“Can You Crush a Radical?”
Thomas Muir’s Edinburgh
A walk down the Royal Mile
Tuesday 20 November at 10am
An historical walk to Holyrood
This walk from the top of the Royal Mile to Holyrood will explore Thomas
Muir’s time in Edinburgh while giving a nod to the forces of conservatism
ranged against him. This cautious rebel who called for reform of the corrupt
Westminster political system was tried for sedition in 1793 and transported
to Botany Bay for 14 years. Muir managed to escape from Australia and
make his way to Paris, where he died in 1799.
We shall visit the site of his 1792 Convention of Societies of Friends of the
People and then Parliament Hall where he was tried for sedition (and
where his opponents are commemorated). We shall continue to the
Political Martyrs’ Monument in Calton cemetery erected to commemorate
Muir and his colleagues before we finish at the Scottish Parliament where
Gordon Macdonald, MSP, will show us round the building.
Would Thomas Muir have approved of Holyrood?
Liz Beevers has led history walks for the City of Edinburgh Adult Education
department, the Workers’ Educational Association and for local history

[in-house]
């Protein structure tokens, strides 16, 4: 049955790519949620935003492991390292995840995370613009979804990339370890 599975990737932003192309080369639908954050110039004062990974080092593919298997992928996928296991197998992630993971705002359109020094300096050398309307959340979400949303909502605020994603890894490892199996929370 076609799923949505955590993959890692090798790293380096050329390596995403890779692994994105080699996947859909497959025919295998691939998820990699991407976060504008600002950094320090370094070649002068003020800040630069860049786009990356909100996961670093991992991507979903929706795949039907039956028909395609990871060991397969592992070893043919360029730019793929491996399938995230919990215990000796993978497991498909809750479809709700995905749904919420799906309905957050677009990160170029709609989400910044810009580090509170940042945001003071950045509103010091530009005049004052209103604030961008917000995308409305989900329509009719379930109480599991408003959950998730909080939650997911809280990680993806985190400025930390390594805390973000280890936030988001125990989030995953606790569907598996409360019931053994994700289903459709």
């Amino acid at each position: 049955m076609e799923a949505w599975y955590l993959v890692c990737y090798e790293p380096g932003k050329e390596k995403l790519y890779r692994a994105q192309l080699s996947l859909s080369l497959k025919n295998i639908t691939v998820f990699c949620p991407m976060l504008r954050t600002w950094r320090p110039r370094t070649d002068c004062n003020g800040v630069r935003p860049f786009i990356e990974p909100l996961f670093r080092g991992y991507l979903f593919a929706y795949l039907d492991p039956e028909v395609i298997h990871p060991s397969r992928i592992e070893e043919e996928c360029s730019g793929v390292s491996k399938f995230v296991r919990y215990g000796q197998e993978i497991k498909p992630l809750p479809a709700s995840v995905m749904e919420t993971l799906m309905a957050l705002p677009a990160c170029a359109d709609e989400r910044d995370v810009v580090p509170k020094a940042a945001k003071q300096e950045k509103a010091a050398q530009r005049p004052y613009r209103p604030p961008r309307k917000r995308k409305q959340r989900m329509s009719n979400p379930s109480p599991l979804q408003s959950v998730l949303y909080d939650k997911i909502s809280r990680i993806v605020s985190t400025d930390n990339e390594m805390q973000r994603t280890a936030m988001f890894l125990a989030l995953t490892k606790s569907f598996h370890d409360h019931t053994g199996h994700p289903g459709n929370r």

societies. Originally a history teacher, she has always taken an interest in
local history and now prefers her history “on the hoof”.
Despite her father’s prediction she has become more radical with age.
This walk might be of particular interest to those who attend Murray
Armstrong’s talk about his book on Thomas Muir, “The Liberty Tree” at the
Pentlands Book Festival on 19th November in Currie Library.
This is a November walk! Please come well shod and warmly clothed.
The Parliament is accessible but the walk requires moderate mobility and
regrettably is unlikely to be suitable for wheelchair users.
There are only twenty places so please book by phoning Liz Beevers on 0131 453 4517
Meeting details will be given when you call